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It snowed again in New York City on Tuesday, bringing the city's total for the winter to 56.6 inches. Or, put another way: about four feet, eight-and-a-half inches of snow — almost exactly the same height as a yellow cab. This is very unusual.

Looking at National Weather Service data for Central Park snowfall (plus recent news reports) gives us a sense of how unusual it is.

  • It has been the second-snowiest February after 2010 — and with 10 days to go.
  • It has been the fifth-snowiest winter through February (after 1996, 2011, 1873, and 1948).
  • It was the eighth-snowiest January on record.
  • It will have been the seventh-snowiest winter ever, even if no more snow falls.

Here's how the year-to-date (blue) and annual totals (gray) look for each season the NWS has tracked. As you can see, in many years there's still more snow to come once February is over.

Another 19.1 inches, and we would have a new all-time high record, at 75.7 inches — or almost 6' 4".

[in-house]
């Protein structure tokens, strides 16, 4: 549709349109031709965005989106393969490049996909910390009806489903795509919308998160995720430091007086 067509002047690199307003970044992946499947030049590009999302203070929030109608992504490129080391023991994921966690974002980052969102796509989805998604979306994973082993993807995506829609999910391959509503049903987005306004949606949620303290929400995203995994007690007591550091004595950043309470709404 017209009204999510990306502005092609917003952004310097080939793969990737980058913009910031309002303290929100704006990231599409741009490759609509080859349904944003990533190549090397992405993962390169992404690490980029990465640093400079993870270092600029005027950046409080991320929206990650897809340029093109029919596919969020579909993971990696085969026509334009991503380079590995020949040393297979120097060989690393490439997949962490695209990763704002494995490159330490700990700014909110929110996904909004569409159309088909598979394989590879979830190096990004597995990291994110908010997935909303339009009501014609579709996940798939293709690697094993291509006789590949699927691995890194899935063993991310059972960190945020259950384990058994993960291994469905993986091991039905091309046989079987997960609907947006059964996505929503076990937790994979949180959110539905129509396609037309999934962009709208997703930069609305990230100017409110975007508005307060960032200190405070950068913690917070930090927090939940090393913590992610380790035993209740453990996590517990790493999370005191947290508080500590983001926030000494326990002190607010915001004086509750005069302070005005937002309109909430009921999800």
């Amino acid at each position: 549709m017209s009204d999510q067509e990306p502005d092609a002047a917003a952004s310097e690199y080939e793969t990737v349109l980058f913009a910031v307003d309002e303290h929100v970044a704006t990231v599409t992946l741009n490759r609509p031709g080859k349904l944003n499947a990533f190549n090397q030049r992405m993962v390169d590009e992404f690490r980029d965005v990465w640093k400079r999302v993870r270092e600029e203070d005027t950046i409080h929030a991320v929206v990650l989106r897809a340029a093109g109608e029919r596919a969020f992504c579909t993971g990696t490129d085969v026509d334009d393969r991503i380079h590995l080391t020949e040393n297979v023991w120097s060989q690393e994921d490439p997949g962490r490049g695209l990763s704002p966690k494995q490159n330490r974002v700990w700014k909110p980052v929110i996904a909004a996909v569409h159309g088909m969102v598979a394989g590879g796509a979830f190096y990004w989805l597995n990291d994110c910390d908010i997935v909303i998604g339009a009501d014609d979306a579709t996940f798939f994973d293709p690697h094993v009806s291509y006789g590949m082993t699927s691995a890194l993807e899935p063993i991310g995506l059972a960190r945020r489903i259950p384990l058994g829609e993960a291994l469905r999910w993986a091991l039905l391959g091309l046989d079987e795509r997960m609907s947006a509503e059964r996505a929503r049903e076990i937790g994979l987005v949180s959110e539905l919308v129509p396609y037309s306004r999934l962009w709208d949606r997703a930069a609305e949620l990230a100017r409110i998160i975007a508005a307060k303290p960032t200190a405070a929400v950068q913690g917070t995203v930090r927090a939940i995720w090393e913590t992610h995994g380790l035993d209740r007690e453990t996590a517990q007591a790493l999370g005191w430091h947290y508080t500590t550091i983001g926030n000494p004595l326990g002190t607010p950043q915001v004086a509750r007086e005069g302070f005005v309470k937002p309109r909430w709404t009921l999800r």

How snowy has it been? The NWS made this graphic:

That's right. It has snowed, after today's one-plus inches, almost a foot more in Central Park than in Anchorage, Alaska so far this winter. So far.

It also prompts the inevitable question: What about global warming? The first response, as always, is that weather and climate are not the same, and that a one-year aberration in snow totals will occur even after the planet has warmed significantly. The second response is that there has been about 20 percent less snow over the last 50 years than there was over the fifty years from 1869 to 1919.

On a decade-by-decade basis, this is what the average per-year snowfall has looked like.

With the exception of the four years of this decade — which is skewed significantly by this year's heavy snow totals — snowfall on a per-year basis has generally been down. But climate change predicts precisely the sorts of weird, heavy snowfalls we've seen. One predicted effect of a warmer climate: storms with more precipitation, with hotter, drier intermediary periods. In 2012, a study indicated that storms had, in fact, included more precipitation over the past few decades, including snowstorms.

Oh, also: Part of the reason New York has passed Anchorage's snow totals is that Alaska has been in the grips of a record heat wave. If you're going to debate global warming based on the weather, mention that, too.

This article is from the archive of our partner The Wire.

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